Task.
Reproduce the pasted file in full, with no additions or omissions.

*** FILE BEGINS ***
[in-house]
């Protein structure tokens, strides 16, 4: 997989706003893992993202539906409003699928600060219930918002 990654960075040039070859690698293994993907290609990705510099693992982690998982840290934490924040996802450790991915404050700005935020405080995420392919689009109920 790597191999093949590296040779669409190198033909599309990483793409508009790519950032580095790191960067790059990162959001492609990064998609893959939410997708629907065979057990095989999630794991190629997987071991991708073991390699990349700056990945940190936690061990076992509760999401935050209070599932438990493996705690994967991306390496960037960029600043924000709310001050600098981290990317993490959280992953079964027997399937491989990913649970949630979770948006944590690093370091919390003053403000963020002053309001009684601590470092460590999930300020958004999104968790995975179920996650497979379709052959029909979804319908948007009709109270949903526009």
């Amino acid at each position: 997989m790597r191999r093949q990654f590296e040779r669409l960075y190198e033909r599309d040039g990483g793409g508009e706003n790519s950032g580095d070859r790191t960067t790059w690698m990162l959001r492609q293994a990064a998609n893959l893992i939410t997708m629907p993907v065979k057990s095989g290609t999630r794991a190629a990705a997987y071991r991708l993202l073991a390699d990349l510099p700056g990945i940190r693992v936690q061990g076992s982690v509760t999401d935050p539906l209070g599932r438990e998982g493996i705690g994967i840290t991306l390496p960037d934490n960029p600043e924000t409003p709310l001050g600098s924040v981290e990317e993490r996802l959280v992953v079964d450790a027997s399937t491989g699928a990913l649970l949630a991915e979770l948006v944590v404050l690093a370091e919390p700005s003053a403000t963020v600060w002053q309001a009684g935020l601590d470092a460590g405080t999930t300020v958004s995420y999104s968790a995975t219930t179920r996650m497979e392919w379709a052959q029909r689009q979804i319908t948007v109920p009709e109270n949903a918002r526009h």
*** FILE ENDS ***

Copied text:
[in-house]
């Protein structure tokens, strides 16, 4: 997989706003893992993202539906409003699928600060219930918002 990654960075040039070859690698293994993907290609990705510099693992982690998982840290934490924040996802450790991915404050700005935020405080995420392919689009109920 790597191999093949590296040779669409190198033909599309990483793409508009790519950032580095790191960067790059990162959001492609990064998609893959939410997708629907065979057990095989999630794991190629997987071991991708073991390699990349700056990945940190936690061990076992509760999401935050209070599932438990493996705690994967991306390496960037960029600043924000709310001050600098981290990317993490959280992953079964027997399937491989990913649970949630979770948006944590690093370091919390003053403000963020002053309001009684601590470092460590999930300020958004999104968790995975179920996650497979379709052959029909979804319908948007009709109270949903526009």
């Amino acid at each position: 997989m790597r191999r093949q990654f590296e040779r669409l960075y190198e033909r599309d040039g990483g793409g508009e706003n790519s950032g580095d070859r790191t960067t790059w690698m990162l959001r492609q293994a990064a998609n893959l893992i939410t997708m629907p993907v065979k057990s095989g290609t999630r794991a190629a990705a997987y071991r991708l993202l073991a390699d990349l510099p700056g990945i940190r693992v936690q061990g076992s982690v509760t999401d935050p539906l209070g599932r438990e998982g493996i705690g994967i840290t991306l390496p960037d934490n960029p600043e924000t409003p709310l001050g600098s924040v981290e990317e993490r996802l959280v992953v079964d450790a027997s399937t491989g699928a990913l649970l949630a991915e979770l948006v944590v404050l690093a370091e919390p700005s003053a403000t963020v600060w002053q309001a009684g935020l601590d470092a460590g405080t999930t300020v958004s995420y999104s968790a995975t219930t179920r996650m497979e392919w379709a052959q029909r689009q979804i319908t948007v109920p009709e109270n949903a918002r526009h």